Thursday, July 22, 2010

The Alaskan Pipeline

The Alaskan PipelineFrom contributing writer Kim Christopher of The Mommy Machine.

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I was born and raised in Alaska, so I was around during the big oil heyday, back when the small town of Valdez tripled in size with engineers and security experts and boat captains and laborers of every sort working hard to get the oil terminal up and running. You see, the great Alaskan Pipeline ends at the port of Valdez, which is where the black gold is loaded onto tankers and shipped off.

Considering the horrific spill out in the Gulf of Mexico, now is probably not the best time for me to show you pictures of the Alaskan Pipeline, but I thought it might bring you comfort to see how easily it can be shot at by a drunken man. Wait. Let me rephrase that. Security is very tight along the pipeline, so if you get plastered and shoot at it, you will get caught. Lots of people have used the pipeline for target practice over the last three decades, but so far only one drunken doofus with a hunting rifle was able to cause any damage.

Oil sprayed out of the pipeline through the bullet hole and spilled all over the ground, but the inebriated idiot didn’t get away with it. He was prosecuted to the fullest extent of the law--at least I think that's how it ended. Actually, I don’t know what happened to the guy. He probably ended up working for BP on a drilling rig in the Gulf of Mexico.

The Alaskan Pipeline is 800 miles long; longer than the state of Texas, ya’ll. That’s a lot of pipeline to shoot at. It starts at Prudhoe Bay and ends at Valdez, which is a very snowy town—it’s surrounded by mountains and the annual snowfall is ridiculously enormous. I lived there as a child and my mean parents made my sister and me shovel the driveway all winter. Kids these days don’t know the meaning of hard work . . . why, you should have seen me shoveling my way to school, uphill both ways . . . wait, what was I talking about?

Alaskan PipelinePerhaps you’re envisioning a slender pipe running underground for 800 miles, not unlike a telephone cable or the natural gasline that might connect to your house but half of the Alaskan Pipeline is above the earth, not beneath it. Part of the reason is that the ground is goofy up here, with stretches of frozen tundra and permafrost that can be adversely affected by the heat of the pipeline. It’s not only easier but less harmful to unstable soils to insulate the piping above ground. The only problem is that its protective encasement makes for a rather large structure so that, resting directly on the ground, it blocks the paths of migrating wildlife.

Can you imagine a fat mama bear with her cubs trying to jump over the pipeline? Or a gun-toting drunk man? The piping is therefore elevated several feet above ground which allows herds of caribou to migrate and vandals to stagger about unimpeded.

One might worry that an elevated structure such as the Alaskan Pipeline could be toppled by one of the 22,000 tremors that shake the 49th state each year but fortunately the engineers who designed the pipeline made sure it was built to withstand seismic activity.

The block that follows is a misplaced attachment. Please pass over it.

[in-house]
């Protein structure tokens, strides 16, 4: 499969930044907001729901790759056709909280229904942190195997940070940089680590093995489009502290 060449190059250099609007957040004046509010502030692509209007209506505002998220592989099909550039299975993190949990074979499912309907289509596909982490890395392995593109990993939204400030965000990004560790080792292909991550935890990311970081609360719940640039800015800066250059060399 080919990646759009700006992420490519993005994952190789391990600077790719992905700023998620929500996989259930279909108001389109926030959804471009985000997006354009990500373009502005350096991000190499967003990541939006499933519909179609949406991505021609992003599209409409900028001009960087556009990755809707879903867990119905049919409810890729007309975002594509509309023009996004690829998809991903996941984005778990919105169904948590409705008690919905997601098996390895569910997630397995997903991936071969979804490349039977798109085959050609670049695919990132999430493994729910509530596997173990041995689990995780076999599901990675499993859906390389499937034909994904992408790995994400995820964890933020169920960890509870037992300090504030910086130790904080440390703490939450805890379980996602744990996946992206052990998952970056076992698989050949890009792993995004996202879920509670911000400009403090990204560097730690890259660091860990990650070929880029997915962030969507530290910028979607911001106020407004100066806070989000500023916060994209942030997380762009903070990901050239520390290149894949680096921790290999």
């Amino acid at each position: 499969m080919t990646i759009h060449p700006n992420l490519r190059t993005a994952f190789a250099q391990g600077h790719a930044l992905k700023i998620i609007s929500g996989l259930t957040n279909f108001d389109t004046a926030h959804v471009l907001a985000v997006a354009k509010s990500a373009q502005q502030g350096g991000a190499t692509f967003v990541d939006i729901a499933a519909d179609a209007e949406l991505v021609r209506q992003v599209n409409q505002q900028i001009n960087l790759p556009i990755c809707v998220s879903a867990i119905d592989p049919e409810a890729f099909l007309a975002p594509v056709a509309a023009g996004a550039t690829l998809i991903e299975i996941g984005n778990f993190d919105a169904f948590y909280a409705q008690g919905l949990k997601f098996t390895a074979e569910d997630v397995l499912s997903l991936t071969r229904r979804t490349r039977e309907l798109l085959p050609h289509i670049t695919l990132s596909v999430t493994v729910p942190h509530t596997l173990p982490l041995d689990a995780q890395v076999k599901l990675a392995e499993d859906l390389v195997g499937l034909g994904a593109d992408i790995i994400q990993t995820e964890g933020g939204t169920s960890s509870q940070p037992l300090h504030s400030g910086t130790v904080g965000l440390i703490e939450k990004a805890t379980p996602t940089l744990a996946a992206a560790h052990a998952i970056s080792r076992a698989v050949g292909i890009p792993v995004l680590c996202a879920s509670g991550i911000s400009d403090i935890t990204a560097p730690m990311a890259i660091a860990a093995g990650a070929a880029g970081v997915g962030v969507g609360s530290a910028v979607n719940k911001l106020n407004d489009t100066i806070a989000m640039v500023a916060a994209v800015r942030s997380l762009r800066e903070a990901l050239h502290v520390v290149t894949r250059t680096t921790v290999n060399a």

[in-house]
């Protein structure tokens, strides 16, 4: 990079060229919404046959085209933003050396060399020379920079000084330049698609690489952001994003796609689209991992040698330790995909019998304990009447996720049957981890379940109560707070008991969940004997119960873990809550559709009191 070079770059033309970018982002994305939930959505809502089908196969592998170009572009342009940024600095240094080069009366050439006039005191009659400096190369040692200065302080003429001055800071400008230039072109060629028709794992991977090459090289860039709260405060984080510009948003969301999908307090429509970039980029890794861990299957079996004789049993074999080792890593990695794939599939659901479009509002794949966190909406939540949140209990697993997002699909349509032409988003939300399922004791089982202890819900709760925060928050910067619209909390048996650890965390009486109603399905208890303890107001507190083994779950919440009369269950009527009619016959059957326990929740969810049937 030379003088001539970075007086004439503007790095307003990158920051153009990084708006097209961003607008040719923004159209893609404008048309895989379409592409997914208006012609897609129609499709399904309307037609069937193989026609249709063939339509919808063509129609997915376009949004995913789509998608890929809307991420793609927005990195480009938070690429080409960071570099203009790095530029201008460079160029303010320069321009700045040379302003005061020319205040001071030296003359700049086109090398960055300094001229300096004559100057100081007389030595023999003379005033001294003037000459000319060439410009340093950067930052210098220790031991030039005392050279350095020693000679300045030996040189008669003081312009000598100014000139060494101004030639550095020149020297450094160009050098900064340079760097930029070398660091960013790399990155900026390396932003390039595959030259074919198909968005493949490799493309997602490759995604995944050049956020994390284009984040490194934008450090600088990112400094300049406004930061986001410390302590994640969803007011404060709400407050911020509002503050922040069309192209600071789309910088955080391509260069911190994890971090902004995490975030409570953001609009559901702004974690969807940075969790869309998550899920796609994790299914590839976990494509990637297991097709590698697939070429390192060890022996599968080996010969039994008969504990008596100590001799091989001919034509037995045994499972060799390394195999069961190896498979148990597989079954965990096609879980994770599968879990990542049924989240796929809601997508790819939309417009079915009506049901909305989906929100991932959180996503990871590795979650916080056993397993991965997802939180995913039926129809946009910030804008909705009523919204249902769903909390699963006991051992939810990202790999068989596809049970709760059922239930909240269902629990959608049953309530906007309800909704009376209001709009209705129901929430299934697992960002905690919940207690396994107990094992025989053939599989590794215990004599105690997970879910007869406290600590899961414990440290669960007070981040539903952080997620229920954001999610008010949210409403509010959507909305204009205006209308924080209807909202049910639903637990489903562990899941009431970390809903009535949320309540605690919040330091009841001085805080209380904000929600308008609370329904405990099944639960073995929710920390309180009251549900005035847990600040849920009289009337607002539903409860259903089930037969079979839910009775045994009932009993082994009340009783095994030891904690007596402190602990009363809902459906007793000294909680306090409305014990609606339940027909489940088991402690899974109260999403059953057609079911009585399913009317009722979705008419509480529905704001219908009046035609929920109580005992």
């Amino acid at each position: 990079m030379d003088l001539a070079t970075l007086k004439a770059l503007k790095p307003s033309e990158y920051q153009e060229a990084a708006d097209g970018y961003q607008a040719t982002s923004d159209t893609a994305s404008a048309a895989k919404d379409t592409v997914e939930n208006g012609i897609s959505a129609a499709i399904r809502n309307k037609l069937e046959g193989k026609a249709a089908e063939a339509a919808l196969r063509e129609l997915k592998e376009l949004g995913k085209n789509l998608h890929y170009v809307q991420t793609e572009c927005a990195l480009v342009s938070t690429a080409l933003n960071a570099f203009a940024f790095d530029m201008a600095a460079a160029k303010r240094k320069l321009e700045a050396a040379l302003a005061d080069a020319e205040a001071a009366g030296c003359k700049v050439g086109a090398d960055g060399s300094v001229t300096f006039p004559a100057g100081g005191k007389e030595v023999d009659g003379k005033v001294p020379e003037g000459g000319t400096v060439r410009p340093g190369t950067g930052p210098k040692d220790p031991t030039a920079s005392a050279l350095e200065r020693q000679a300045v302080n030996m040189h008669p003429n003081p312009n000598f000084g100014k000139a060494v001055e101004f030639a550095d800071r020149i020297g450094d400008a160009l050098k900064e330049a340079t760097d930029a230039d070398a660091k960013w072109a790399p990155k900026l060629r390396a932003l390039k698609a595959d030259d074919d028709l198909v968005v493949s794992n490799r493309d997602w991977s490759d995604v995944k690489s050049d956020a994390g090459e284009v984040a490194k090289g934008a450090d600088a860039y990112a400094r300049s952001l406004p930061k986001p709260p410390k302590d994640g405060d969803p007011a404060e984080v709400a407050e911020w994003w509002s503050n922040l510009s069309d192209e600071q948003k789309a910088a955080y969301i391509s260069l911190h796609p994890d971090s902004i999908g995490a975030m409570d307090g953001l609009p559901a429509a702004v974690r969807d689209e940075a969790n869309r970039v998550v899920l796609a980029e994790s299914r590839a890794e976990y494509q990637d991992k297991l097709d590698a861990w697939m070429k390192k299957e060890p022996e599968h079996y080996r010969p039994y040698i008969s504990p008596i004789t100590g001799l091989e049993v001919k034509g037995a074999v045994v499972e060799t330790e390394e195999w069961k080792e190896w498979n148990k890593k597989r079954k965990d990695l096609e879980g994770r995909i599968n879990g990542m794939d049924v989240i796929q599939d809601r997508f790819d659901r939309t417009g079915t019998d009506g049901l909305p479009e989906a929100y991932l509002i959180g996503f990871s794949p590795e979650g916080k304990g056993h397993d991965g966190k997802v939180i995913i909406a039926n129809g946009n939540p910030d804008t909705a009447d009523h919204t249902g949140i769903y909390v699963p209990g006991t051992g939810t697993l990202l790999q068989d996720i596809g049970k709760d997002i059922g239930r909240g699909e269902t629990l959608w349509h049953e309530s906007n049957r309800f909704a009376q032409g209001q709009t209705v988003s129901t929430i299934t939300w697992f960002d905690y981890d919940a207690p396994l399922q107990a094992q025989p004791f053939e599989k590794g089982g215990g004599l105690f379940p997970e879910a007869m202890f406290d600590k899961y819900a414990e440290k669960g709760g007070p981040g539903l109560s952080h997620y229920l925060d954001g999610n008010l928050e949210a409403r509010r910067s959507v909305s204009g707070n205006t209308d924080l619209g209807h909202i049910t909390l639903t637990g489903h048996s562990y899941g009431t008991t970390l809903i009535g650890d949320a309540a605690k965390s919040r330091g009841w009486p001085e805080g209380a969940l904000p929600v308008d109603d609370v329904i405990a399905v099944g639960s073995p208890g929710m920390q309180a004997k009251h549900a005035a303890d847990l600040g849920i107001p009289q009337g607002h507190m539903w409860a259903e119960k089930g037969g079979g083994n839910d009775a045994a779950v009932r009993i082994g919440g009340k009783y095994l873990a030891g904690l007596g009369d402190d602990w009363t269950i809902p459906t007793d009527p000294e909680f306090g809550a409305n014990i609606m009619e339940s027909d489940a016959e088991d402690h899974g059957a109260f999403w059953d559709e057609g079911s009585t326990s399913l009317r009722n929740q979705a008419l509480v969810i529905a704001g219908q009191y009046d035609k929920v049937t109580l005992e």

Alaskan PipelineThat mechanism attached to the cross beam is called a shoe assembly, and it actually slides from side to side.

Whether the ground moves because of thermal expansion or an earthquake, the pipeline is built to move along with it. Overall, the Alaskan Pipeline is quite the feat of engineering, construction, and maintenance. Nine out of ten drunks agree.

13 comments:

CountessLaurie said...

Wow - it is quite a marvel and I am not even drunk. But then, it's not going through my backyard either.

It's amazing how little I know sometimes. Thanks for an informative, fun post!!

Kathy G said...

Thanks for the pictures and information. I learned something before work today :-)

Daisy said...

I remember that case. What did happen to the shooter? I don't remember that part, either.

Carina said...

Fascinating! Thanks for the little tidbit!

I recently finished a book by Alastair Maclean called Athabasca, which deals a bit with the pipeline. Interesting reading if you like a bit of suspense and some manly heroes. =)

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Annette Lyon said...

I never knew most of that--thanks for sharing!

Joey @ Big Teeth and Clouds said...

Well that's why they make the big bucks. Those engineers think of the staggering drunk men and earthquakes and permafrost that most of us wouldn't consider.

bigguysmama said...

Thanks for sharing about the Pipeline! This was such a funny post to read.

~Mimi

melekler korusun final said...

thank you

Laurel Nelson said...

My husband grew up in Valdez too. :) I remember the pipeline getting shot at too.

Teresa said...

I was in Anchorage as a child while dad worked the North Slope. I remember a lot about the pipeline. We were some of those migratory Texans that came to Alaska. Just to note: y'all is a contraction of YOU and ALL so the apostrophe comes after the Y. Y'ALL. Just a little Texas talk for you... :)

Kim said...

I have been schooled. And by a TEXAN. Oh, the humiliation ; ) Thank you, Teresa!

Never heard of the title Athabaska until you mentioned it, Carina—thanks for the tip!

And thanks for all the great comments from the rest of y'all (see? I'm a quick learner!)

Our Family said...

Cool pictures and a very informative post. =]
As always you write it well and make me lol when I read your posts. =]
Off to catch the rest, I am a few days behind. =\